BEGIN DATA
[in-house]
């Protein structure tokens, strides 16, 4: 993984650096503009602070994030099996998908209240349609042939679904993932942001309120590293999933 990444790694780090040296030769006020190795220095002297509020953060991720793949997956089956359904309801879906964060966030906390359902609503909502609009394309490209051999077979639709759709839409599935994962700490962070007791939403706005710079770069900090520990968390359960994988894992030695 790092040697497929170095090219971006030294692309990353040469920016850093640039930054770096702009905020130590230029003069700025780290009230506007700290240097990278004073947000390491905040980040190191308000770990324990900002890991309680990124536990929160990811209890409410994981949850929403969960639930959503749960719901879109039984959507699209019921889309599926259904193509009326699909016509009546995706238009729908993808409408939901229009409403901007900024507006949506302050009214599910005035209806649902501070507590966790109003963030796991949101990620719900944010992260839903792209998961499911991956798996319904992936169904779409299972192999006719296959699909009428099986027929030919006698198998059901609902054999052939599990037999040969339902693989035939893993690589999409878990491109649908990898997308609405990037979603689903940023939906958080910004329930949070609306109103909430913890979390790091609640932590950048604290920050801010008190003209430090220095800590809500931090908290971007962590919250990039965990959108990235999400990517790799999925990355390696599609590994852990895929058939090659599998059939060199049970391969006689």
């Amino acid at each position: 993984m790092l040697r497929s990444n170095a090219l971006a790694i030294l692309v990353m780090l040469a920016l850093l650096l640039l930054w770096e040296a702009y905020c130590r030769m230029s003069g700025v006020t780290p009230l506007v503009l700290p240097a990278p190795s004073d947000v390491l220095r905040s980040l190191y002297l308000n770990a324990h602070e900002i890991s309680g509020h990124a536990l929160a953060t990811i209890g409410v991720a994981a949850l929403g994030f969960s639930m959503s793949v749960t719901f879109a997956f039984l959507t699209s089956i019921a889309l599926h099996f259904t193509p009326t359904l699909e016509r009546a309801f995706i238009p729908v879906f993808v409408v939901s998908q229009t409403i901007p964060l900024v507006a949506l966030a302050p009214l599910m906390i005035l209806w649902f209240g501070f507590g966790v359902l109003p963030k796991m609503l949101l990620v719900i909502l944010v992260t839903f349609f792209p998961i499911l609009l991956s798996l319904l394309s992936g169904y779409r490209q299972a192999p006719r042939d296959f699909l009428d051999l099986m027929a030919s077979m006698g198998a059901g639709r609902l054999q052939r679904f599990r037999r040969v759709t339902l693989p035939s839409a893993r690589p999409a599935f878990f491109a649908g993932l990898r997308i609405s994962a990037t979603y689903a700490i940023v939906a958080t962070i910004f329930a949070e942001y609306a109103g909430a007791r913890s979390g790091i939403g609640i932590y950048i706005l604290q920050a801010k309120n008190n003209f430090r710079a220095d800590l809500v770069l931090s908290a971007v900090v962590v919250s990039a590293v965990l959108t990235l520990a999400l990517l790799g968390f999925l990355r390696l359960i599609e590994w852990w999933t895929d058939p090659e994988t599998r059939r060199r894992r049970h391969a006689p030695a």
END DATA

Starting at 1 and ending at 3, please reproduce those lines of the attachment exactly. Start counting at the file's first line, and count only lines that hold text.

[in-house]
């Protein structure tokens, strides 16, 4: 993984650096503009602070994030099996998908209240349609042939679904993932942001309120590293999933 990444790694780090040296030769006020190795220095002297509020953060991720793949997956089956359904309801879906964060966030906390359902609503909502609009394309490209051999077979639709759709839409599935994962700490962070007791939403706005710079770069900090520990968390359960994988894992030695 790092040697497929170095090219971006030294692309990353040469920016850093640039930054770096702009905020130590230029003069700025780290009230506007700290240097990278004073947000390491905040980040190191308000770990324990900002890991309680990124536990929160990811209890409410994981949850929403969960639930959503749960719901879109039984959507699209019921889309599926259904193509009326699909016509009546995706238009729908993808409408939901229009409403901007900024507006949506302050009214599910005035209806649902501070507590966790109003963030796991949101990620719900944010992260839903792209998961499911991956798996319904992936169904779409299972192999006719296959699909009428099986027929030919006698198998059901609902054999052939599990037999040969339902693989035939893993690589999409878990491109649908990898997308609405990037979603689903940023939906958080910004329930949070609306109103909430913890979390790091609640932590950048604290920050801010008190003209430090220095800590809500931090908290971007962590919250990039965990959108990235999400990517790799999925990355390696599609590994852990895929058939090659599998059939060199049970391969006689």
């Amino acid at each position: 993984m790092l040697r497929s990444n170095a090219l971006a790694i030294l692309v990353m780090l040469a920016l850093l650096l640039l930054w770096e040296a702009y905020c130590r030769m230029s003069g700025v006020t780290p009230l506007v503009l700290p240097a990278p190795s004073d947000v390491l220095r905040s980040l190191y002297l308000n770990a324990h602070e900002i890991s309680g509020h990124a536990l929160a953060t990811i209890g409410v991720a994981a949850l929403g994030f969960s639930m959503s793949v749960t719901f879109a997956f039984l959507t699209s089956i019921a889309l599926h099996f259904t193509p009326t359904l699909e016509r009546a309801f995706i238009p729908v879906f993808v409408v939901s998908q229009t409403i901007p964060l900024v507006a949506l966030a302050p009214l599910m906390i005035l209806w649902f209240g501070f507590g966790v359902l109003p963030k796991m609503l949101l990620v719900i909502l944010v992260t839903f349609f792209p998961i499911l609009l991956s798996l319904l394309s992936g169904y779409r490209q299972a192999p006719r042939d296959f699909l009428d051999l099986m027929a030919s077979m006698g198998a059901g639709r609902l054999q052939r679904f599990r037999r040969v759709t339902l693989p035939s839409a893993r690589p999409a599935f878990f491109a649908g993932l990898r997308i609405s994962a990037t979603y689903a700490i940023v939906a958080t962070i910004f329930a949070e942001y609306a109103g909430a007791r913890s979390g790091i939403g609640i932590y950048i706005l604290q920050a801010k309120n008190n003209f430090r710079a220095d800590l809500v770069l931090s908290a971007v900090v962590v919250s990039a590293v965990l959108t990235l520990a999400l990517l790799g968390f999925l990355r390696l359960i599609e590994w852990w999933t895929d058939p090659e994988t599998r059939r060199r894992r049970h391969a006689p030695a």